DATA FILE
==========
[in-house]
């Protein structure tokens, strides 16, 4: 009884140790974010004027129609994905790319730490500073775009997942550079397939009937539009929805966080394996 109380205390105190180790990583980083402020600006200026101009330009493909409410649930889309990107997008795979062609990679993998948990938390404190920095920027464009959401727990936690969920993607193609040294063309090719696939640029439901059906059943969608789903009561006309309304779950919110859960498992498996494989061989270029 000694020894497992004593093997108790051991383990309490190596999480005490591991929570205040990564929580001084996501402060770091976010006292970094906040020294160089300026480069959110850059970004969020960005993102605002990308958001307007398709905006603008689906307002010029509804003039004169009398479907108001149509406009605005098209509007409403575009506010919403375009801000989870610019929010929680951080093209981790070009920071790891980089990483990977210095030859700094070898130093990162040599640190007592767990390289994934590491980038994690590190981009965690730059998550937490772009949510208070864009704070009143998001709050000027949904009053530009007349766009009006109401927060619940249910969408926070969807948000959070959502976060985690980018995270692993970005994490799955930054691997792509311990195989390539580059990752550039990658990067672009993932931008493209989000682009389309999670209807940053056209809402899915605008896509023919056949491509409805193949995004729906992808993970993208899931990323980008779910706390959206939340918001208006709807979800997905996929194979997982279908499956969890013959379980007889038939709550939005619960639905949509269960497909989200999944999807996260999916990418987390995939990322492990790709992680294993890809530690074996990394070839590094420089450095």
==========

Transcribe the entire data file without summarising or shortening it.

[in-house]
């Protein structure tokens, strides 16, 4: 009884140790974010004027129609994905790319730490500073775009997942550079397939009937539009929805966080394996 109380205390105190180790990583980083402020600006200026101009330009493909409410649930889309990107997008795979062609990679993998948990938390404190920095920027464009959401727990936690969920993607193609040294063309090719696939640029439901059906059943969608789903009561006309309304779950919110859960498992498996494989061989270029 000694020894497992004593093997108790051991383990309490190596999480005490591991929570205040990564929580001084996501402060770091976010006292970094906040020294160089300026480069959110850059970004969020960005993102605002990308958001307007398709905006603008689906307002010029509804003039004169009398479907108001149509406009605005098209509007409403575009506010919403375009801000989870610019929010929680951080093209981790070009920071790891980089990483990977210095030859700094070898130093990162040599640190007592767990390289994934590491980038994690590190981009965690730059998550937490772009949510208070864009704070009143998001709050000027949904009053530009007349766009009006109401927060619940249910969408926070969807948000959070959502976060985690980018995270692993970005994490799955930054691997792509311990195989390539580059990752550039990658990067672009993932931008493209989000682009389309999670209807940053056209809402899915605008896509023919056949491509409805193949995004729906992808993970993208899931990323980008779910706390959206939340918001208006709807979800997905996929194979997982279908499956969890013959379980007889038939709550939005619960639905949509269960497909989200999944999807996260999916990418987390995939990322492990790709992680294993890809530690074996990394070839590094420089450095």